Saturday, 18 January 2014

Winter Hedgerow

Following on from the Chinese Lanterns, I was thinking about more paintings of dried grasses, seed heads and the like, which I keep in the studio for such times.I can buy flowers at this time of year, but they can be expensive, or I can paint from the vast amount of photos that I take each year. It is nice, however, sometimes to paint with the actual object in front of you.

The intention was, then, to paint some dried grasses, but it did not quite work out like that. I had spent a rainy afternoon after Christmas looking at the work of a few of my favourite artists, and had really liked a painting by Anne Blockley.
There was no deliberate intention to copy Anne's work, but as I was putting on the initial wash I must have sub-consciously had her work in mind, despite being nearly 3 weeks since the browsing episode.

The painting just somehow evolved, so I apologise to Anne, but no plagarism was intended. I like the painting so much, that it will stay on the wall of my studio, and hopefully, no harm has been done!
The process was fun to do, so I share the process with you, regardless!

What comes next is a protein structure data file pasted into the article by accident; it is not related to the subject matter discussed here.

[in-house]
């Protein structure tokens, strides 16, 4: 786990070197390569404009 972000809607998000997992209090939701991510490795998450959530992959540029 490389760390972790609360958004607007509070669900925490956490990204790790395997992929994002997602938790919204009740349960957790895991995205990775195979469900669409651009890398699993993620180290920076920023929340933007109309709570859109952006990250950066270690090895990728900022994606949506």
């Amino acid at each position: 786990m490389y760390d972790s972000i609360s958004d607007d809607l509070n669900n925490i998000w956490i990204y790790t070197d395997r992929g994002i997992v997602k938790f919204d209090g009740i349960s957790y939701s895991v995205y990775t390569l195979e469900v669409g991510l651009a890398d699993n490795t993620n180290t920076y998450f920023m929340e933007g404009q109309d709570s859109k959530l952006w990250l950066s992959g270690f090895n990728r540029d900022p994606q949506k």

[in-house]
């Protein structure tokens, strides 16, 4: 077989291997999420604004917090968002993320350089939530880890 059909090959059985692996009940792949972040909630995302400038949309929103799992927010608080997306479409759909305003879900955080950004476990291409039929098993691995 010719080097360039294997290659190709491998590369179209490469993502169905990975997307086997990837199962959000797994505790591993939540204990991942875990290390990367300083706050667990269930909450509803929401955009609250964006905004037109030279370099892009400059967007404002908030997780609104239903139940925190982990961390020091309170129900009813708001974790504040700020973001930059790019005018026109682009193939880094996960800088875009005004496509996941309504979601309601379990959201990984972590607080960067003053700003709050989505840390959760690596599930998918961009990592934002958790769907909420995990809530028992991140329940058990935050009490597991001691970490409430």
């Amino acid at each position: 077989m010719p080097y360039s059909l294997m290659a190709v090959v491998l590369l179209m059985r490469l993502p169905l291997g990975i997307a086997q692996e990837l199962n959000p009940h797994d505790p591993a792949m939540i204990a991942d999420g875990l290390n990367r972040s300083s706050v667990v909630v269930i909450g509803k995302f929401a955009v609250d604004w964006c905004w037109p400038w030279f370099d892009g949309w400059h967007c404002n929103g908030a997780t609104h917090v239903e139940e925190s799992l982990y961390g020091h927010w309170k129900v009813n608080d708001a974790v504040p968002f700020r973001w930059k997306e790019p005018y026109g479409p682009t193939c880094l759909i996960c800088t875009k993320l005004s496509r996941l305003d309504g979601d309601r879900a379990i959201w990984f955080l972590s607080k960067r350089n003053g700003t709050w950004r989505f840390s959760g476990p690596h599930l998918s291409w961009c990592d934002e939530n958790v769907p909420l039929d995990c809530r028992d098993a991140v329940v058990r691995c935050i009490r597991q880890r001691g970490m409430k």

I have been trying to use up remnants of paper which is sitting in the cupboard, so I selected a sheet of Whatman 600g rough paper. This paper is heavy enough to need no stretching, and did not buckle when the initial wash, very wet, was put in place. Such thick paper does, however, need more time to dry between washes, if that is what is required
I wet the top of the paper with a spray bottle, and added Indian Yellow, Transluscent Orange, Quinachridone Rust and Indigo. I had in mind, to paint a tangle of winter seed heads, twigs and brambles, without any drawing. Just letting the paint do its own thing.I added a bit of cling film to the RH side to produce some texture, but I think the paper was already too dry for this to be effective.

Whilst the paper was still damp, I added darker areas, which produced soft edges to start with, and harder edges as the paper dried. I applied some of the paint with a stick, sharpened at the end and with a bamboo stem cut at an oblique angle.I really liked the way some of the twiggy bits have really fuzzy edges.

Finally, I used white Acrylic Gouache to paint in the 'flowery' bits at the top of the painting, and added a bit of splatter at the same time.
I do not want to play with the finished painting, as it is so easy to overwork this type of technique, and I want it to stay fresh, but I do wonder if the Quinachridone Rust on the LH side is a bit strong, or should have been repeated elsewhere in the painting.


  1. Looks like you really enjoyed painting this one. It will look lovely framed

  2. Thanks Polly. Yes, it was great fun to do, and it already looks good in a double mount. Just need to get the frame.

  3. Thanks Peter. Quite like it myself!

  4. Fab colours, but I agree that the rust area on the left draws your eye away from the seed heads, never the less a fab loose painting.